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MailTribune.com
  • A hazy harvest?

    It's too early to tell whether wine grapes will taste better with smoke
  • Open a bottle of cabernet sauvignon from the Rogue Valley's 2009 vintage. Does it taste like black current, spice and tobacco?
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    • Science of smoke on grapes
      Climatologist Gregory Jones in Southern Oregon University's Department of Environmental Studies has studied wine grapes around the world. He's been monitoring the region's smoky conditions and offe...
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      Science of smoke on grapes
      Climatologist Gregory Jones in Southern Oregon University's Department of Environmental Studies has studied wine grapes around the world. He's been monitoring the region's smoky conditions and offers this timeline:

      Summer 2013: Warm, dry conditions.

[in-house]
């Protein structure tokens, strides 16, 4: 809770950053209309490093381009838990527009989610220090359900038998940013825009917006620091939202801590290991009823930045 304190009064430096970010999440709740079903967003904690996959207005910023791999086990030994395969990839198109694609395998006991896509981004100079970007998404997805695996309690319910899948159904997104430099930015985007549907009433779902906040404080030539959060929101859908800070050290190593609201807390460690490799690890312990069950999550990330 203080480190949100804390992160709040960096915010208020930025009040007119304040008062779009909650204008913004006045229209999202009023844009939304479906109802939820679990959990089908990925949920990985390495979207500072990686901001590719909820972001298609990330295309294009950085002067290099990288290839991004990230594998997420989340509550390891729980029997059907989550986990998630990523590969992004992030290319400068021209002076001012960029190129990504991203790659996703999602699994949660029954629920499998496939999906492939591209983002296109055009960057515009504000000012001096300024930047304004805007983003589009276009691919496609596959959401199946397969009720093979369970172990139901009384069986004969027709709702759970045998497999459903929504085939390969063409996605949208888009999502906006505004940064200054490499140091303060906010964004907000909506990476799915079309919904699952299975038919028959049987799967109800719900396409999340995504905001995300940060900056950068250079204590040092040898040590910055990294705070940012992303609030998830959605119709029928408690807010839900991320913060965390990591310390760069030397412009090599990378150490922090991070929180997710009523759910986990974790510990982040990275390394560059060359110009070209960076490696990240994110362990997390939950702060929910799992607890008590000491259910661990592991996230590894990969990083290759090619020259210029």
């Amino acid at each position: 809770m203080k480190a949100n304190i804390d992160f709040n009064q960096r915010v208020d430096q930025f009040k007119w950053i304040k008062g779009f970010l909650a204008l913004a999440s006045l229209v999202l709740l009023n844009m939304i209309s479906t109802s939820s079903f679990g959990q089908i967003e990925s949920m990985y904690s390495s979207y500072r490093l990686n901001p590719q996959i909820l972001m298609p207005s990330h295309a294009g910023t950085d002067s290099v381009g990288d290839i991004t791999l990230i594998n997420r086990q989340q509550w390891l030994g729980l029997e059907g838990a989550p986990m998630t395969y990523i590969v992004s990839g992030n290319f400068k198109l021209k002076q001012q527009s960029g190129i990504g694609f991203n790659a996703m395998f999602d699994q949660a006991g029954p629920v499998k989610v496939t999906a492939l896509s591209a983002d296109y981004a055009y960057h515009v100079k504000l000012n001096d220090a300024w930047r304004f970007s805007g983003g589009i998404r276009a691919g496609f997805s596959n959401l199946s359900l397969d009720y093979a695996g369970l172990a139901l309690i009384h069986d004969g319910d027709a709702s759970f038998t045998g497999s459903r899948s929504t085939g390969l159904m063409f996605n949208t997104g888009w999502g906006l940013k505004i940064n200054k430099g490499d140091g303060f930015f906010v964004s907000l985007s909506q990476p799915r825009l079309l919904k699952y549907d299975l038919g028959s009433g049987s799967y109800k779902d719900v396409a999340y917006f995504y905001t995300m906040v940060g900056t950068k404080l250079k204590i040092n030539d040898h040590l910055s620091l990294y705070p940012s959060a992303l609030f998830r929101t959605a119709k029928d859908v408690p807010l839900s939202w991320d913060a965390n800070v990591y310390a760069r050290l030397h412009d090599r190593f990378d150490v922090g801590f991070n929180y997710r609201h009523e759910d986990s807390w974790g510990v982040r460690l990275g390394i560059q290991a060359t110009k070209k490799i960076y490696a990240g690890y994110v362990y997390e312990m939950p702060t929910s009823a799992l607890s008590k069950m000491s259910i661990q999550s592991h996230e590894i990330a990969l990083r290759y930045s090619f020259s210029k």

July 26: Dry lightning sparks fires and smoke settles over inter-mountain valleys due to normal summer high pressure and inversions.

      Late July: The Applegate, Illinois and Rogue valleys see more smoke than the Umpqua Valley because of north-to-south air flow.

      Now: Fires in isolated areas are hard to contain when vineyards are most susceptible.

      Fall: October rains may have to snuff out fires.
  • Open a bottle of cabernet sauvignon from the Rogue Valley's 2009 vintage. Does it taste like black current, spice and tobacco?
    If so, those flavors came from the grapes and toasted oak barrels, not from the smoke that hung in the air for a week before harvest.
    Wine and smoke, you see, have a complex relationship.
    Sooty air can change wine, but it takes time. As of now, two weeks after lightning started five major wildfires in southwestern Oregon, the region's grapes haven't been kissed deeply with smoky lips — yet.
    There have been short-term impacts. In vineyards from Ashland to the Applegate, unpredictable conditions are forcing weddings, concerts and fundraisers indoors.
    And vineyard crews are suffering from burning eyes and that logy feeling from exposure to the smoke.
    Last week, vineyard manager Chris Hubert of OVS Results Partners sent workers home under a pall of smoke. They are now back, tucking in grapevines but safely wearing respirators.
    As for longer impact, winemakers and grape growers are searching through the gray air for good news.
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